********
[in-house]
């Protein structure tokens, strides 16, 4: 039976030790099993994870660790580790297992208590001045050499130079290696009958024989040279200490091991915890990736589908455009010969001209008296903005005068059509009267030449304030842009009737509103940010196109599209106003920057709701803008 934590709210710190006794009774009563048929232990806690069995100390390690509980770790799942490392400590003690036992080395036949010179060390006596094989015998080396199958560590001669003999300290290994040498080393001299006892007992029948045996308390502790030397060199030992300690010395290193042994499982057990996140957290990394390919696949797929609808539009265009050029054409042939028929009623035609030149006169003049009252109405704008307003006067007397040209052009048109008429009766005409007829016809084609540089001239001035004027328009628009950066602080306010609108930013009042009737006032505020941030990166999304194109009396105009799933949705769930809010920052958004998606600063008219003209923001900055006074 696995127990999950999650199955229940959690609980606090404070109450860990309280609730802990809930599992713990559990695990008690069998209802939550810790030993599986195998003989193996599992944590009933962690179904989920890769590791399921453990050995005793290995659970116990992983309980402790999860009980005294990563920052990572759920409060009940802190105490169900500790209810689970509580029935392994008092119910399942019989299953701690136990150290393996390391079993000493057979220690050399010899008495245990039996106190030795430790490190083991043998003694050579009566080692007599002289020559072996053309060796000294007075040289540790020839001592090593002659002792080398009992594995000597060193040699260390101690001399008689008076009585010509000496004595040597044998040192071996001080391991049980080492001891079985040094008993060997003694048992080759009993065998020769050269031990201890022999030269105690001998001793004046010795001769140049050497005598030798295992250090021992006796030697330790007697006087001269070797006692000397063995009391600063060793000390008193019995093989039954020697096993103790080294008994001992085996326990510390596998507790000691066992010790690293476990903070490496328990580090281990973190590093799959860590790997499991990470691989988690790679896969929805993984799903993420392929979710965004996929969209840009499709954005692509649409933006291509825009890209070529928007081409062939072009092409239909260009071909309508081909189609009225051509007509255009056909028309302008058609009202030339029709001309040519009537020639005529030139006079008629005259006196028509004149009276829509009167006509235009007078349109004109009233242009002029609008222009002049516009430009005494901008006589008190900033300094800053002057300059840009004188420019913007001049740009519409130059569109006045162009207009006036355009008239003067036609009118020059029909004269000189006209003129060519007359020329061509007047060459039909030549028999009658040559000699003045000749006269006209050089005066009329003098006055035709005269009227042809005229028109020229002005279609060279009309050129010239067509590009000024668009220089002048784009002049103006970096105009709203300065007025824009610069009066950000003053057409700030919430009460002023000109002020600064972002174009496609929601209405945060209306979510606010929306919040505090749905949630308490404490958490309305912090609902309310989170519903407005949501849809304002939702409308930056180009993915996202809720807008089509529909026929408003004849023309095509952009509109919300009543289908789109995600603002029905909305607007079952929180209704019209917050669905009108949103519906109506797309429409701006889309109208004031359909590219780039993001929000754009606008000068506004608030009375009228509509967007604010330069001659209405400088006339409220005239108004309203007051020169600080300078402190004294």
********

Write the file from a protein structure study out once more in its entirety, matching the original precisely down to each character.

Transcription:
[in-house]
């Protein structure tokens, strides 16, 4: 039976030790099993994870660790580790297992208590001045050499130079290696009958024989040279200490091991915890990736589908455009010969001209008296903005005068059509009267030449304030842009009737509103940010196109599209106003920057709701803008 934590709210710190006794009774009563048929232990806690069995100390390690509980770790799942490392400590003690036992080395036949010179060390006596094989015998080396199958560590001669003999300290290994040498080393001299006892007992029948045996308390502790030397060199030992300690010395290193042994499982057990996140957290990394390919696949797929609808539009265009050029054409042939028929009623035609030149006169003049009252109405704008307003006067007397040209052009048109008429009766005409007829016809084609540089001239001035004027328009628009950066602080306010609108930013009042009737006032505020941030990166999304194109009396105009799933949705769930809010920052958004998606600063008219003209923001900055006074 696995127990999950999650199955229940959690609980606090404070109450860990309280609730802990809930599992713990559990695990008690069998209802939550810790030993599986195998003989193996599992944590009933962690179904989920890769590791399921453990050995005793290995659970116990992983309980402790999860009980005294990563920052990572759920409060009940802190105490169900500790209810689970509580029935392994008092119910399942019989299953701690136990150290393996390391079993000493057979220690050399010899008495245990039996106190030795430790490190083991043998003694050579009566080692007599002289020559072996053309060796000294007075040289540790020839001592090593002659002792080398009992594995000597060193040699260390101690001399008689008076009585010509000496004595040597044998040192071996001080391991049980080492001891079985040094008993060997003694048992080759009993065998020769050269031990201890022999030269105690001998001793004046010795001769140049050497005598030798295992250090021992006796030697330790007697006087001269070797006692000397063995009391600063060793000390008193019995093989039954020697096993103790080294008994001992085996326990510390596998507790000691066992010790690293476990903070490496328990580090281990973190590093799959860590790997499991990470691989988690790679896969929805993984799903993420392929979710965004996929969209840009499709954005692509649409933006291509825009890209070529928007081409062939072009092409239909260009071909309508081909189609009225051509007509255009056909028309302008058609009202030339029709001309040519009537020639005529030139006079008629005259006196028509004149009276829509009167006509235009007078349109004109009233242009002029609008222009002049516009430009005494901008006589008190900033300094800053002057300059840009004188420019913007001049740009519409130059569109006045162009207009006036355009008239003067036609009118020059029909004269000189006209003129060519007359020329061509007047060459039909030549028999009658040559000699003045000749006269006209050089005066009329003098006055035709005269009227042809005229028109020229002005279609060279009309050129010239067509590009000024668009220089002048784009002049103006970096105009709203300065007025824009610069009066950000003053057409700030919430009460002023000109002020600064972002174009496609929601209405945060209306979510606010929306919040505090749905949630308490404490958490309305912090609902309310989170519903407005949501849809304002939702409308930056180009993915996202809720807008089509529909026929408003004849023309095509952009509109919300009543289908789109995600603002029905909305607007079952929180209704019209917050669905009108949103519906109506797309429409701006889309109208004031359909590219780039993001929000754009606008000068506004608030009375009228509509967007604010330069001659209405400088006339409220005239108004309203007051020169600080300078402190004294």